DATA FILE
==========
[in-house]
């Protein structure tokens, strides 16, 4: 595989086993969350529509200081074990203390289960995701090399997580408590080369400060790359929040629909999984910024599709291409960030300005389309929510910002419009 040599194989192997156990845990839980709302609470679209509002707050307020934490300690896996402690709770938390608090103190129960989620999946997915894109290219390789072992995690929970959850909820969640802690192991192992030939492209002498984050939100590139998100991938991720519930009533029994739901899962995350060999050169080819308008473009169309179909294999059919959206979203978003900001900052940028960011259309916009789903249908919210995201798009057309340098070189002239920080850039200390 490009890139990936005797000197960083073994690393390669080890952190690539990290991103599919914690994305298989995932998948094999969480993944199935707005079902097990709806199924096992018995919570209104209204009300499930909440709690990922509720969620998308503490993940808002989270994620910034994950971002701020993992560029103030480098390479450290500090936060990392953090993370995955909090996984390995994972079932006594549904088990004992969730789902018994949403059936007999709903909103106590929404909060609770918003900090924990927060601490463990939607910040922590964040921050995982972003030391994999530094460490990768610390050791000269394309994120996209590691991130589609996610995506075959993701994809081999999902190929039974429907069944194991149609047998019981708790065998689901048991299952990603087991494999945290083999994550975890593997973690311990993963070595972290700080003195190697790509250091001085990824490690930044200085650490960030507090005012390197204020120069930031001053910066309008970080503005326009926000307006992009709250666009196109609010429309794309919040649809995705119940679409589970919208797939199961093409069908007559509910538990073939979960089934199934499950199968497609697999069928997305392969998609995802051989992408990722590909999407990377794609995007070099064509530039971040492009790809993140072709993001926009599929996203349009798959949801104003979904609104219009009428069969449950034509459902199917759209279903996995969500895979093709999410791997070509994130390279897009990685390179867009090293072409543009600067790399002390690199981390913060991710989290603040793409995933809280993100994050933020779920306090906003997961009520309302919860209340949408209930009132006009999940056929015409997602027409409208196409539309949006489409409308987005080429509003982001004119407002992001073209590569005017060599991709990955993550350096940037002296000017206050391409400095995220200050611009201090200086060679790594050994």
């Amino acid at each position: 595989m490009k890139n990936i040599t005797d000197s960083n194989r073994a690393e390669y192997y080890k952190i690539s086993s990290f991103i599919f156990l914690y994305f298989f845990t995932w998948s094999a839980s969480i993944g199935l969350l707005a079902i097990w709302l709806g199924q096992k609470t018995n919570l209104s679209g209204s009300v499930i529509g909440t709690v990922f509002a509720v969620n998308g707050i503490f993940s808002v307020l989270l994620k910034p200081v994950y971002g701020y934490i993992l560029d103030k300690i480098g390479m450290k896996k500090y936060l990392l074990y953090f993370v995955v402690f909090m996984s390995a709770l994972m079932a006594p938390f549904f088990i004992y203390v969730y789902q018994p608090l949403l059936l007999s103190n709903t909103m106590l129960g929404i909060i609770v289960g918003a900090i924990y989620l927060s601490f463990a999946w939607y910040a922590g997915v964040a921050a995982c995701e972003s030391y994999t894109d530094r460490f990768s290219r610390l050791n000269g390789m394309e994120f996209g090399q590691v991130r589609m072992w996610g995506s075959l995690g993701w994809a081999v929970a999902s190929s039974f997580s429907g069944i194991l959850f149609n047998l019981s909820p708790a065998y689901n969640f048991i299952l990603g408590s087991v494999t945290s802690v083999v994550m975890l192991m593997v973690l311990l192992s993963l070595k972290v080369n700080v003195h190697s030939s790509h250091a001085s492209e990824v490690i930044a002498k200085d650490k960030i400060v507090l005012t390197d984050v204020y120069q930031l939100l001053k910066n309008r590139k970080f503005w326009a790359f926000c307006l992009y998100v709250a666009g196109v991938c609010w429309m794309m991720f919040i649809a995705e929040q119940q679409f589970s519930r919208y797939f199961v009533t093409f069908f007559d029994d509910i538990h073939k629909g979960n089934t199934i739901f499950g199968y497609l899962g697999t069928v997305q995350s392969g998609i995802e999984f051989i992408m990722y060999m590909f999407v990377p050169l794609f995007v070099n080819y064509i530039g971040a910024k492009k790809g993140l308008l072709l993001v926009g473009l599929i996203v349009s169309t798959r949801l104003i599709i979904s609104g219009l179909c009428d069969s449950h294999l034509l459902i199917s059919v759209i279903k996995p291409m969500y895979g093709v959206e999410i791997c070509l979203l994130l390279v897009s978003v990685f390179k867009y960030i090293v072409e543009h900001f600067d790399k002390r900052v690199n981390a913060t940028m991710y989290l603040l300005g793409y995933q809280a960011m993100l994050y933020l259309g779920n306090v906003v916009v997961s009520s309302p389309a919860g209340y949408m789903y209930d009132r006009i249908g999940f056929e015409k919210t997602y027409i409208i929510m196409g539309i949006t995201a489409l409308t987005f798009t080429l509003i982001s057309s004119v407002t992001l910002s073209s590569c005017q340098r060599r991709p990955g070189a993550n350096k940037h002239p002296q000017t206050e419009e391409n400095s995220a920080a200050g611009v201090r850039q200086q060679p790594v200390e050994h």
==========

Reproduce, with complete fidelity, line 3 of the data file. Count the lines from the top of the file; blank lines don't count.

């Amino acid at each position: 595989m490009k890139n990936i040599t005797d000197s960083n194989r073994a690393e390669y192997y080890k952190i690539s086993s990290f991103i599919f156990l914690y994305f298989f845990t995932w998948s094999a839980s969480i993944g199935l969350l707005a079902i097990w709302l709806g199924q096992k609470t018995n919570l209104s679209g209204s009300v499930i529509g909440t709690v990922f509002a509720v969620n998308g707050i503490f993940s808002v307020l989270l994620k910034p200081v994950y971002g701020y934490i993992l560029d103030k300690i480098g390479m450290k896996k500090y936060l990392l074990y953090f993370v995955v402690f909090m996984s390995a709770l994972m079932a006594p938390f549904f088990i004992y203390v969730y789902q018994p608090l949403l059936l007999s103190n709903t909103m106590l129960g929404i909060i609770v289960g918003a900090i924990y989620l927060s601490f463990a999946w939607y910040a922590g997915v964040a921050a995982c995701e972003s030391y994999t894109d530094r460490f990768s290219r610390l050791n000269g390789m394309e994120f996209g090399q590691v991130r589609m072992w996610g995506s075959l995690g993701w994809a081999v929970a999902s190929s039974f997580s429907g069944i194991l959850f149609n047998l019981s909820p708790a065998y689901n969640f048991i299952l990603g408590s087991v494999t945290s802690v083999v994550m975890l192991m593997v973690l311990l192992s993963l070595k972290v080369n700080v003195h190697s030939s790509h250091a001085s492209e990824v490690i930044a002498k200085d650490k960030i400060v507090l005012t390197d984050v204020y120069q930031l939100l001053k910066n309008r590139k970080f503005w326009a790359f926000c307006l992009y998100v709250a666009g196109v991938c609010w429309m794309m991720f919040i649809a995705e929040q119940q679409f589970s519930r919208y797939f199961v009533t093409f069908f007559d029994d509910i538990h073939k629909g979960n089934t199934i739901f499950g199968y497609l899962g697999t069928v997305q995350s392969g998609i995802e999984f051989i992408m990722y060999m590909f999407v990377p050169l794609f995007v070099n080819y064509i530039g971040a910024k492009k790809g993140l308008l072709l993001v926009g473009l599929i996203v349009s169309t798959r949801l104003i599709i979904s609104g219009l179909c009428d069969s449950h294999l034509l459902i199917s059919v759209i279903k996995p291409m969500y895979g093709v959206e999410i791997c070509l979203l994130l390279v897009s978003v990685f390179k867009y960030i090293v072409e543009h900001f600067d790399k002390r900052v690199n981390a913060t940028m991710y989290l603040l300005g793409y995933q809280a960011m993100l994050y933020l259309g779920n306090v906003v916009v997961s009520s309302p389309a919860g209340y949408m789903y209930d009132r006009i249908g999940f056929e015409k919210t997602y027409i409208i929510m196409g539309i949006t995201a489409l409308t987005f798009t080429l509003i982001s057309s004119v407002t992001l910002s073209s590569c005017q340098r060599r991709p990955g070189a993550n350096k940037h002239p002296q000017t206050e419009e391409n400095s995220a920080a200050g611009v201090r850039q200086q060679p790594v200390e050994h």